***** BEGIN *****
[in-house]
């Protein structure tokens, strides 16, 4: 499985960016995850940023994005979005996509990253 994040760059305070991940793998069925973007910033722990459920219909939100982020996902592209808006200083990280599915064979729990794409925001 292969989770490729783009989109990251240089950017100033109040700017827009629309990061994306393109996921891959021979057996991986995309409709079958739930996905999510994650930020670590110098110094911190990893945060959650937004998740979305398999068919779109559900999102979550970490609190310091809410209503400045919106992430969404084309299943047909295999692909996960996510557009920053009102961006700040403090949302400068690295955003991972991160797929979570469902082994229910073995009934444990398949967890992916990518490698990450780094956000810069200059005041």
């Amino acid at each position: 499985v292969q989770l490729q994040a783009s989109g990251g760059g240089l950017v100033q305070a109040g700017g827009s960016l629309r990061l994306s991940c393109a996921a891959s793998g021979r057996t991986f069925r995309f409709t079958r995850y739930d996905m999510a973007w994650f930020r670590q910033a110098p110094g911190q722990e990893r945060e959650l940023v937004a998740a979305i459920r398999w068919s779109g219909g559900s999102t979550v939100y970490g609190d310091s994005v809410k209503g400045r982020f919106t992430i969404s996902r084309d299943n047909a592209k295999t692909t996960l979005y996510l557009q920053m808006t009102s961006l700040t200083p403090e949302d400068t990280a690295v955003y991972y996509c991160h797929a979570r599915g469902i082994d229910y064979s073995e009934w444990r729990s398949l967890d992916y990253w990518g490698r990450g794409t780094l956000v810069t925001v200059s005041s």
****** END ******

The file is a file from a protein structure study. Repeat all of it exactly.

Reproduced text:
[in-house]
């Protein structure tokens, strides 16, 4: 499985960016995850940023994005979005996509990253 994040760059305070991940793998069925973007910033722990459920219909939100982020996902592209808006200083990280599915064979729990794409925001 292969989770490729783009989109990251240089950017100033109040700017827009629309990061994306393109996921891959021979057996991986995309409709079958739930996905999510994650930020670590110098110094911190990893945060959650937004998740979305398999068919779109559900999102979550970490609190310091809410209503400045919106992430969404084309299943047909295999692909996960996510557009920053009102961006700040403090949302400068690295955003991972991160797929979570469902082994229910073995009934444990398949967890992916990518490698990450780094956000810069200059005041």
């Amino acid at each position: 499985v292969q989770l490729q994040a783009s989109g990251g760059g240089l950017v100033q305070a109040g700017g827009s960016l629309r990061l994306s991940c393109a996921a891959s793998g021979r057996t991986f069925r995309f409709t079958r995850y739930d996905m999510a973007w994650f930020r670590q910033a110098p110094g911190q722990e990893r945060e959650l940023v937004a998740a979305i459920r398999w068919s779109g219909g559900s999102t979550v939100y970490g609190d310091s994005v809410k209503g400045r982020f919106t992430i969404s996902r084309d299943n047909a592209k295999t692909t996960l979005y996510l557009q920053m808006t009102s961006l700040t200083p403090e949302d400068t990280a690295v955003y991972y996509c991160h797929a979570r599915g469902i082994d229910y064979s073995e009934w444990r729990s398949l967890d992916y990253w990518g490698r990450g794409t780094l956000v810069t925001v200059s005041s």